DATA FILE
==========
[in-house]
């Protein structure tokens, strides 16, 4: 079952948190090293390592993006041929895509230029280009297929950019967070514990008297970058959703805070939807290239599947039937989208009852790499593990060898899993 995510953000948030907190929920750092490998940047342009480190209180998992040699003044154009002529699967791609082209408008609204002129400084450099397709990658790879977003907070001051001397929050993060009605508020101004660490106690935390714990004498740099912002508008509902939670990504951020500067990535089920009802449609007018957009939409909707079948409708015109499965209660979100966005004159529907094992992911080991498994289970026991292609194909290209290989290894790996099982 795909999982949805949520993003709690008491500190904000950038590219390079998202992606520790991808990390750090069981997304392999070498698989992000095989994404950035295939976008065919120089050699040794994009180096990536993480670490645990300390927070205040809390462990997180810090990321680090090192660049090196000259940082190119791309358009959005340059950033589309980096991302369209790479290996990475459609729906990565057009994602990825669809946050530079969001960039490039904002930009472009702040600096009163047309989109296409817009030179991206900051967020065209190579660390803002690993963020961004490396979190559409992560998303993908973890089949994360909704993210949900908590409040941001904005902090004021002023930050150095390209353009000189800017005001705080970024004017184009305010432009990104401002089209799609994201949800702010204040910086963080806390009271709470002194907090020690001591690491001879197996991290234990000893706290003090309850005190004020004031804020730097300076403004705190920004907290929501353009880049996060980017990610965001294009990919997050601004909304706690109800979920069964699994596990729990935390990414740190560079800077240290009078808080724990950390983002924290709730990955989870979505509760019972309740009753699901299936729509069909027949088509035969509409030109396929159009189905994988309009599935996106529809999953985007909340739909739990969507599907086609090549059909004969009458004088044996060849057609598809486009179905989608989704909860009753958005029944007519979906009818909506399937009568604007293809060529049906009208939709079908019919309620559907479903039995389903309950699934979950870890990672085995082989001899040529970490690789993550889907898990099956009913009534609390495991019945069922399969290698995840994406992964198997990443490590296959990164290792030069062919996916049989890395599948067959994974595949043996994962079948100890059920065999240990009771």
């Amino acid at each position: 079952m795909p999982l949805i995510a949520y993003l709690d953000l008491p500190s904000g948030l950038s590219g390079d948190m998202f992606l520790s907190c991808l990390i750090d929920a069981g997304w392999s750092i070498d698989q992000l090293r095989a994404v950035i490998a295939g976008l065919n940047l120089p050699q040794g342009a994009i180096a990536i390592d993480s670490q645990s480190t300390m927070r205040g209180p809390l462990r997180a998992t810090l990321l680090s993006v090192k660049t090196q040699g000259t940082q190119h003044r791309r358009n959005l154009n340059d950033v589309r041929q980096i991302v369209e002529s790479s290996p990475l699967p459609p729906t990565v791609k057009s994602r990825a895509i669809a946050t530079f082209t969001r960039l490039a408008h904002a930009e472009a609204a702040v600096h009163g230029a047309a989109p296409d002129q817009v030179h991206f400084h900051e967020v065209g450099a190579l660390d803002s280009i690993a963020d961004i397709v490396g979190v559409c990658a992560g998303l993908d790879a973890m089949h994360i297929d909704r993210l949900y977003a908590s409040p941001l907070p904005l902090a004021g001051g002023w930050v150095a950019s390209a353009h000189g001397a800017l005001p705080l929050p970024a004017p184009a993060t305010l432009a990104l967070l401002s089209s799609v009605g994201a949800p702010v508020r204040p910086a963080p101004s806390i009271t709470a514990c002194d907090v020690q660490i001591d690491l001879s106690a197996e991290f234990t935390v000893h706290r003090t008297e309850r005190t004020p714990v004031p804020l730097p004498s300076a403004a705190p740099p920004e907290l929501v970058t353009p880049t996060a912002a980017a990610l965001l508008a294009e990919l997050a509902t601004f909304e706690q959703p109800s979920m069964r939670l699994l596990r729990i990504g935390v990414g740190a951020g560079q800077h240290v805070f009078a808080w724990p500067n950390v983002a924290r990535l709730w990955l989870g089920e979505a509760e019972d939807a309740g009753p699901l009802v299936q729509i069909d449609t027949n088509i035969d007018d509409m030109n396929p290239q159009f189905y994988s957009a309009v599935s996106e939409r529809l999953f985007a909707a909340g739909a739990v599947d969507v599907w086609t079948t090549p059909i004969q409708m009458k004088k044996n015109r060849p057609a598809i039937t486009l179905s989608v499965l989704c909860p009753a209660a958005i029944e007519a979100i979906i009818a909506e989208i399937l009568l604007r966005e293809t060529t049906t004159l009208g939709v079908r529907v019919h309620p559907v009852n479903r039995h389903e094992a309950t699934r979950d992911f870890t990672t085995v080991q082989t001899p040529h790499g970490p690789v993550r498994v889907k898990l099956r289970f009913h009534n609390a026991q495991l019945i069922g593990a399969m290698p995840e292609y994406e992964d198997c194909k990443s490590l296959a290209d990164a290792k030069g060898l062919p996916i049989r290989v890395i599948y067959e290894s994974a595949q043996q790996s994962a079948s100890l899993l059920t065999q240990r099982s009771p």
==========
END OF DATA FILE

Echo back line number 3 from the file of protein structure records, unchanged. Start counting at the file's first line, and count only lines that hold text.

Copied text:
């Amino acid at each position: 079952m795909p999982l949805i995510a949520y993003l709690d953000l008491p500190s904000g948030l950038s590219g390079d948190m998202f992606l520790s907190c991808l990390i750090d929920a069981g997304w392999s750092i070498d698989q992000l090293r095989a994404v950035i490998a295939g976008l065919n940047l120089p050699q040794g342009a994009i180096a990536i390592d993480s670490q645990s480190t300390m927070r205040g209180p809390l462990r997180a998992t810090l990321l680090s993006v090192k660049t090196q040699g000259t940082q190119h003044r791309r358009n959005l154009n340059d950033v589309r041929q980096i991302v369209e002529s790479s290996p990475l699967p459609p729906t990565v791609k057009s994602r990825a895509i669809a946050t530079f082209t969001r960039l490039a408008h904002a930009e472009a609204a702040v600096h009163g230029a047309a989109p296409d002129q817009v030179h991206f400084h900051e967020v065209g450099a190579l660390d803002s280009i690993a963020d961004i397709v490396g979190v559409c990658a992560g998303l993908d790879a973890m089949h994360i297929d909704r993210l949900y977003a908590s409040p941001l907070p904005l902090a004021g001051g002023w930050v150095a950019s390209a353009h000189g001397a800017l005001p705080l929050p970024a004017p184009a993060t305010l432009a990104l967070l401002s089209s799609v009605g994201a949800p702010v508020r204040p910086a963080p101004s806390i009271t709470a514990c002194d907090v020690q660490i001591d690491l001879s106690a197996e991290f234990t935390v000893h706290r003090t008297e309850r005190t004020p714990v004031p804020l730097p004498s300076a403004a705190p740099p920004e907290l929501v970058t353009p880049t996060a912002a980017a990610l965001l508008a294009e990919l997050a509902t601004f909304e706690q959703p109800s979920m069964r939670l699994l596990r729990i990504g935390v990414g740190a951020g560079q800077h240290v805070f009078a808080w724990p500067n950390v983002a924290r990535l709730w990955l989870g089920e979505a509760e019972d939807a309740g009753p699901l009802v299936q729509i069909d449609t027949n088509i035969d007018d509409m030109n396929p290239q159009f189905y994988s957009a309009v599935s996106e939409r529809l999953f985007a909707a909340g739909a739990v599947d969507v599907w086609t079948t090549p059909i004969q409708m009458k004088k044996n015109r060849p057609a598809i039937t486009l179905s989608v499965l989704c909860p009753a209660a958005i029944e007519a979100i979906i009818a909506e989208i399937l009568l604007r966005e293809t060529t049906t004159l009208g939709v079908r529907v019919h309620p559907v009852n479903r039995h389903e094992a309950t699934r979950d992911f870890t990672t085995v080991q082989t001899p040529h790499g970490p690789v993550r498994v889907k898990l099956r289970f009913h009534n609390a026991q495991l019945i069922g593990a399969m290698p995840e292609y994406e992964d198997c194909k990443s490590l296959a290209d990164a290792k030069g060898l062919p996916i049989r290989v890395i599948y067959e290894s994974a595949q043996q790996s994962a079948s100890l899993l059920t065999q240990r099982s009771p």